Proof that reading really is good for your health
It’s always harder to forget the book that rips your heart from your chest. Irene Némirovsky’s, Suite Francaise is that book for me. It’s the story of a group of Parisians, thrown together during the Nazi occupation of their city in 1942. A heady mix of persecution, brutality, missed opportunity, sacrifice and broken families – it’s the most depressing book that I have ever read.
So, there’s very little doubt that Suite Francaise will not be included on the approved reading list for the UK’s new “Books on Prescription Scheme”.
That’s a health iniative, funded by the British Arts Council, for people suffering from depression and anxiety. From now on GPs will also prescribe a reading list of approximately 30 “happy” books to boost their patient’s mood as an adjunct or replacement to more traditional psychological treatment.
Frankly there are so many good things to say about this scheme, it’s impossible to know where to start. A triumphant punch in the air for the health benefits of reading, seems appropriate. Ditto a round of applause for emphasis on bringing life back to the community library.
Then there’s a hat tip for the creative approach the scheme takes to the treatment of depression and anxiety. As Melbourne clinical psychologist, Dr Melissa Keogh explained to The Punch people suffering from these kinds of disorders find it almost impossible to change emotional gears without assistance. It’s not as easy for them to get themselves out of the dark moods that can often leave many sufferers isolated and sitting at home for days on end.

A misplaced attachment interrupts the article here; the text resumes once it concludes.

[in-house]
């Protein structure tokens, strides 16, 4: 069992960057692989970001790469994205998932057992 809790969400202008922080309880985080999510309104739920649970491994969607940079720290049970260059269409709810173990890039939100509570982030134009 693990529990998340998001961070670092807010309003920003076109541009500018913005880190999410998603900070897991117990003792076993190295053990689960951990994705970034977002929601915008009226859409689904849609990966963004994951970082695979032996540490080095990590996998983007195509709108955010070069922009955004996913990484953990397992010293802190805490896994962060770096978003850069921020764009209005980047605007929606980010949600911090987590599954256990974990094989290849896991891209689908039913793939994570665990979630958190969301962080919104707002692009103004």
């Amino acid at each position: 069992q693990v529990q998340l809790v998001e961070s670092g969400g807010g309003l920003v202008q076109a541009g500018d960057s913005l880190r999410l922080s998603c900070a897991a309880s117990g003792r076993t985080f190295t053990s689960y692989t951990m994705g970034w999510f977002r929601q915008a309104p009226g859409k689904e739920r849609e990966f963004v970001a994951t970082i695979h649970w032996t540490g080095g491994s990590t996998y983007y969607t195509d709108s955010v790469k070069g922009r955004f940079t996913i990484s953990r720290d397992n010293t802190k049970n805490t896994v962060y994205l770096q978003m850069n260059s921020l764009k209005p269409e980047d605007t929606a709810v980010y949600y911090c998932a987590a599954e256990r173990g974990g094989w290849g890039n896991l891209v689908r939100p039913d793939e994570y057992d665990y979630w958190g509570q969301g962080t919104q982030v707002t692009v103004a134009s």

Kind of makes you wonder what “good” the rest of us get from the books that rattle our souls. Like the heart gripping ending of Suite Francaise, or the eerie silences that creep around the edges of Cormack McCarthy’s, The Road.
Dr Keogh said for some of us, these books that delve into the more depressing side of life can be a validation of our worst fears and perceptions of the world. And while this is less of a problem for people who do not suffer from depression, they’re probably not doing much for our long term sense of happiness or wellbeing.
Granted, we don’t always want to feel happy and some of the best stories about life are often the ones riddled with loss and danger. And other people’s accomplishments can be easier to accept when you have some insight into how hard they worked to get them.
But it’s definitely something to keep in mind the next time a friend asks for a book recommendation and the one that had you bawling your eyes out springs to mind.
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